Egypt starts offering stakes in 2 Armed Forces-owned firms as part of privatization drive
Egypt will start procedures on Wednesday to list two of its national army companies, Wataniya and Safi, on its stock exchange in an attempt to further develop its private sector, according to an official cabinet statement.
The move to offer these two companies reflects the government's first step towards enforcing its announced plans of selling stakes in over 32 state-owned companies by March 2024.
The statements noted that “the procedures for offering the two companies, Wataniya and Safi, will start through the offering advisor next Wednesday, who will communicate with the investors,” and reveal the companies’ data to the public.
Wataniya, the national company for selling and distributing petroleum products, and Safi, the national company for bottling natural water are both currently owned by the Armed Forces' National Service Projects Agency.
Details regarding the offering process, whether it would be through a strategic investor, stock exchange, or a mix of both, were not mentioned.
In addition, the offering of four major companies through international investment banks was approved, according to the cabinet statement.
Egypt’s plan to float shares of 32 companies
Around 32 state companies will either be listed on the Egyptian stock exchange or sold to strategic investors over the coming year, Prime Minister Moustafa Madbouly revealed in February earlier this year.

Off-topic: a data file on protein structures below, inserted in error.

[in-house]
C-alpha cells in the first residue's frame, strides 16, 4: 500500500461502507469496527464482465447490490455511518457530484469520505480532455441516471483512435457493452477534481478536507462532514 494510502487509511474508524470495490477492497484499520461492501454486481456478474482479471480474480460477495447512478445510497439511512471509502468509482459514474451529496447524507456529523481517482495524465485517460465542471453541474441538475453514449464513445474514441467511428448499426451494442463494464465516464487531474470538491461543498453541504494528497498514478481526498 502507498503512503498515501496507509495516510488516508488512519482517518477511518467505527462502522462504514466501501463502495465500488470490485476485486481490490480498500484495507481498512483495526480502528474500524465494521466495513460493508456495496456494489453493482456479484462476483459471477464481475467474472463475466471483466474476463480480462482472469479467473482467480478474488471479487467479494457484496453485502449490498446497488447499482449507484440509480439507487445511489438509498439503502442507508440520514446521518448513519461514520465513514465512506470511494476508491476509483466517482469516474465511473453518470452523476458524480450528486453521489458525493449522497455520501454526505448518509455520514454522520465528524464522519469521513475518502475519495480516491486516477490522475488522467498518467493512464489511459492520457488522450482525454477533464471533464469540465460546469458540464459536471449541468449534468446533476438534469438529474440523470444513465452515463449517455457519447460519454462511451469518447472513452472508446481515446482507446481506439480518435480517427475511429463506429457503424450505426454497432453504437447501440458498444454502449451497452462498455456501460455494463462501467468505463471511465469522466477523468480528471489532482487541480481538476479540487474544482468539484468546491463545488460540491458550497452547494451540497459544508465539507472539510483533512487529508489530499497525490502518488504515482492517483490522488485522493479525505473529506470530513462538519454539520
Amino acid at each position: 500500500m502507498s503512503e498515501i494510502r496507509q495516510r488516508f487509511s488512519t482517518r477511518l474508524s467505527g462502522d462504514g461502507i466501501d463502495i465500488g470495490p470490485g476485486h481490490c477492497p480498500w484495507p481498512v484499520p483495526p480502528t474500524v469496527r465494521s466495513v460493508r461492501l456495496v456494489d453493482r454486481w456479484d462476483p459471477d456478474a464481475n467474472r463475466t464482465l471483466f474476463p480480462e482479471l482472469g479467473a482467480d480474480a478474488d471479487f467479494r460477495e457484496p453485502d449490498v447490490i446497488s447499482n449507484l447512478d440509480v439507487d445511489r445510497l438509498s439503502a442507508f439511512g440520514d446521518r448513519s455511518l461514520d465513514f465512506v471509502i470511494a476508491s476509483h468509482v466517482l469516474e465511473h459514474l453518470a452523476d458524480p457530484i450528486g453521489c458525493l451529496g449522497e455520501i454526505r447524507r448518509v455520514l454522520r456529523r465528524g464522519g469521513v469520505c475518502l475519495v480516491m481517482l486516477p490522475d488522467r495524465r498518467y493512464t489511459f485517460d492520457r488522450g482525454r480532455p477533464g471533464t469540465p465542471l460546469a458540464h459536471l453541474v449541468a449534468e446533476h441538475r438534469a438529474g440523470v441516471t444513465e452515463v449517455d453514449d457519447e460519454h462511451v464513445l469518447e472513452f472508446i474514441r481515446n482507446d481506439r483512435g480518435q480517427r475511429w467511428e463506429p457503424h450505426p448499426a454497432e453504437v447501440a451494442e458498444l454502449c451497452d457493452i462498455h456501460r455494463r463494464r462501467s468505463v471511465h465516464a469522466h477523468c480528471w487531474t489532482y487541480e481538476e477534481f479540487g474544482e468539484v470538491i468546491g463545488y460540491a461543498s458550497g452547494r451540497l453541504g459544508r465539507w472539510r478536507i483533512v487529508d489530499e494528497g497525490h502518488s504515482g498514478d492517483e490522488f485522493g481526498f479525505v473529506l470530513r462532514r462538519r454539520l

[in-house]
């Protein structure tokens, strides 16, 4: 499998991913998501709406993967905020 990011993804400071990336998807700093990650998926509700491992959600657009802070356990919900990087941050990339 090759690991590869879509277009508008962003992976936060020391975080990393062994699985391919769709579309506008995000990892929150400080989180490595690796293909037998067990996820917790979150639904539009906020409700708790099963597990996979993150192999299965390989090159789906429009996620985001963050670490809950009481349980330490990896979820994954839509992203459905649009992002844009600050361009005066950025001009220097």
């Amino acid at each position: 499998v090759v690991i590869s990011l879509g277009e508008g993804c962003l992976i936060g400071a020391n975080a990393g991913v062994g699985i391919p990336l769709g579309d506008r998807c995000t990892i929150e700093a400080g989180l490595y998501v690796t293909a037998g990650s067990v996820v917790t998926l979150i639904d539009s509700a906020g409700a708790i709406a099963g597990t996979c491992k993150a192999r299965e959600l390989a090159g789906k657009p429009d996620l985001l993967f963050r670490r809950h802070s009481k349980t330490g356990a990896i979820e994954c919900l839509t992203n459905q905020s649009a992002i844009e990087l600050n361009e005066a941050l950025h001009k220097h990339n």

The government aims to exit from seven sectors, including pharmaceutical, chemical, and construction, besides reducing its investments in seven sectors, including power plants.
Egypt also plans to provide an opportunity for the private sector to invest in four sectors.
First announced more than five years ago, the Egyptian government's plan to sell stakes in public companies has gained new urgency since the Russian invasion of Ukraine. The war triggered heavy foreign investment outflows from the Egyptian financial markets and threw the African country’s economy into crisis.
Egypt in December agreed to a $3 billion rescue plan with the International Monetary Fund in expectation that the state withdraws from some non-strategic sectors of the economy to allow space for the private sector to grow.
Floating these institutions is one of the strategic goals under the State Ownership Policy Document which was approved by President Abdel-Fattah El-Sisi in December of last year.
The ownership document reported that the state intends to boost the private sector’s role in the country’s economic activities from 30 percent currently up to 65 percent within three years.